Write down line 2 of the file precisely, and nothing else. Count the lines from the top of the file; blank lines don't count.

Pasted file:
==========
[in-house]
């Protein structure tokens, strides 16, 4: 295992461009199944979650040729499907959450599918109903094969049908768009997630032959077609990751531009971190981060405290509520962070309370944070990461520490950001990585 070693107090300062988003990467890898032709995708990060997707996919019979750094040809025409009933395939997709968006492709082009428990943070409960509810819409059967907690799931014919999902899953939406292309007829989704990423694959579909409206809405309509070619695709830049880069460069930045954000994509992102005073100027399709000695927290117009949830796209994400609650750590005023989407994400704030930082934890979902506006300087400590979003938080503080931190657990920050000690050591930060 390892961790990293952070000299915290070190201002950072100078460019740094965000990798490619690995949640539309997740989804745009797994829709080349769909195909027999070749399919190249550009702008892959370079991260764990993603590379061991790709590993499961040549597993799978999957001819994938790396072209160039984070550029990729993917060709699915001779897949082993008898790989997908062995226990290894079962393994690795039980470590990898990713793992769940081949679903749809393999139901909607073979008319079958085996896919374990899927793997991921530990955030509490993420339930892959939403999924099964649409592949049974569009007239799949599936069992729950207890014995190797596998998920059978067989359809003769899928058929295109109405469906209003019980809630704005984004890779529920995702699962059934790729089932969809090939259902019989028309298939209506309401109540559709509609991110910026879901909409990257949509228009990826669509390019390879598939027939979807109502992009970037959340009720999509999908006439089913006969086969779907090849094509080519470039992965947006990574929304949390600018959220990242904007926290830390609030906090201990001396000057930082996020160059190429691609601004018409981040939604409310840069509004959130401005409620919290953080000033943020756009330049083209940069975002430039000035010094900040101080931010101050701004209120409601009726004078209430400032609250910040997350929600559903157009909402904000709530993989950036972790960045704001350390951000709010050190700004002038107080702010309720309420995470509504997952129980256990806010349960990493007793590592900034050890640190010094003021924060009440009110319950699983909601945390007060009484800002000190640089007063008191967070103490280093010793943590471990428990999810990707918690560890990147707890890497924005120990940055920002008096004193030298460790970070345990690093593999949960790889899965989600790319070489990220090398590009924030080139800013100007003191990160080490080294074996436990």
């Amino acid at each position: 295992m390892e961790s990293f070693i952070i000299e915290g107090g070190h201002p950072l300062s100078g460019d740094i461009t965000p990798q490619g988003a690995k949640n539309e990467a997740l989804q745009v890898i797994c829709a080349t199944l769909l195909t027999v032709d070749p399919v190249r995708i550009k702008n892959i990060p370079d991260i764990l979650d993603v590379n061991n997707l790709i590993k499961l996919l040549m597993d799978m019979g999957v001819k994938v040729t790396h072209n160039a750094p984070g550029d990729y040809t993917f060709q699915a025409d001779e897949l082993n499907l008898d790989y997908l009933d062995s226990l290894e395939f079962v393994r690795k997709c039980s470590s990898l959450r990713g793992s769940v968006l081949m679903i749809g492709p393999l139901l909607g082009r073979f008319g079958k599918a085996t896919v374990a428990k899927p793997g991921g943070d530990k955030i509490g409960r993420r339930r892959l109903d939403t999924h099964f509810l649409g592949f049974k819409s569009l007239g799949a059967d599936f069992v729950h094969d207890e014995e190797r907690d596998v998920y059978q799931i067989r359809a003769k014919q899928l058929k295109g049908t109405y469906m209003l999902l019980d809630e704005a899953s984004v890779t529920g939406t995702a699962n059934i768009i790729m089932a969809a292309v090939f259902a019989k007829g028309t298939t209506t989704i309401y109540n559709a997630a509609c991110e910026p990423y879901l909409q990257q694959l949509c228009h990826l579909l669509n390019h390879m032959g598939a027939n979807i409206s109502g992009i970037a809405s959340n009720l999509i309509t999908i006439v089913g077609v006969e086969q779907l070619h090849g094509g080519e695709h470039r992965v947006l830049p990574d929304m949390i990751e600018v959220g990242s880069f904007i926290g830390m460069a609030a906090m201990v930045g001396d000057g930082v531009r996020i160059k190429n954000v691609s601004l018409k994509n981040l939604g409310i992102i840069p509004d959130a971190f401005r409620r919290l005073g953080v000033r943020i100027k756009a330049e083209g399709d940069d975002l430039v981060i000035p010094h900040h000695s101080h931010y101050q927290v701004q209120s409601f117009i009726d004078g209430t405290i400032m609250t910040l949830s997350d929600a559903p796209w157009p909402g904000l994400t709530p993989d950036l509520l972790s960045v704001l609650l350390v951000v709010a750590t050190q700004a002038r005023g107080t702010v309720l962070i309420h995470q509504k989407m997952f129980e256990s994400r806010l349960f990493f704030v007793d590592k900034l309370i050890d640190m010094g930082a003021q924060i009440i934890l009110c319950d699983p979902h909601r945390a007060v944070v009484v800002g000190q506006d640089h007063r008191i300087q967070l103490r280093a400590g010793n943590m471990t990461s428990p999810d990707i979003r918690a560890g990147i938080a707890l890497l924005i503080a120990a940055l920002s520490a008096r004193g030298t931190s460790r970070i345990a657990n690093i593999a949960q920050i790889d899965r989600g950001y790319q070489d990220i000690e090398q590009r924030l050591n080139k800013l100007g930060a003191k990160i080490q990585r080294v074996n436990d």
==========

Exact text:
């Protein structure tokens, strides 16, 4: 295992461009199944979650040729499907959450599918109903094969049908768009997630032959077609990751531009971190981060405290509520962070309370944070990461520490950001990585 070693107090300062988003990467890898032709995708990060997707996919019979750094040809025409009933395939997709968006492709082009428990943070409960509810819409059967907690799931014919999902899953939406292309007829989704990423694959579909409206809405309509070619695709830049880069460069930045954000994509992102005073100027399709000695927290117009949830796209994400609650750590005023989407994400704030930082934890979902506006300087400590979003938080503080931190657990920050000690050591930060 390892961790990293952070000299915290070190201002950072100078460019740094965000990798490619690995949640539309997740989804745009797994829709080349769909195909027999070749399919190249550009702008892959370079991260764990993603590379061991790709590993499961040549597993799978999957001819994938790396072209160039984070550029990729993917060709699915001779897949082993008898790989997908062995226990290894079962393994690795039980470590990898990713793992769940081949679903749809393999139901909607073979008319079958085996896919374990899927793997991921530990955030509490993420339930892959939403999924099964649409592949049974569009007239799949599936069992729950207890014995190797596998998920059978067989359809003769899928058929295109109405469906209003019980809630704005984004890779529920995702699962059934790729089932969809090939259902019989028309298939209506309401109540559709509609991110910026879901909409990257949509228009990826669509390019390879598939027939979807109502992009970037959340009720999509999908006439089913006969086969779907090849094509080519470039992965947006990574929304949390600018959220990242904007926290830390609030906090201990001396000057930082996020160059190429691609601004018409981040939604409310840069509004959130401005409620919290953080000033943020756009330049083209940069975002430039000035010094900040101080931010101050701004209120409601009726004078209430400032609250910040997350929600559903157009909402904000709530993989950036972790960045704001350390951000709010050190700004002038107080702010309720309420995470509504997952129980256990806010349960990493007793590592900034050890640190010094003021924060009440009110319950699983909601945390007060009484800002000190640089007063008191967070103490280093010793943590471990428990999810990707918690560890990147707890890497924005120990940055920002008096004193030298460790970070345990690093593999949960790889899965989600790319070489990220090398590009924030080139800013100007003191990160080490080294074996436990």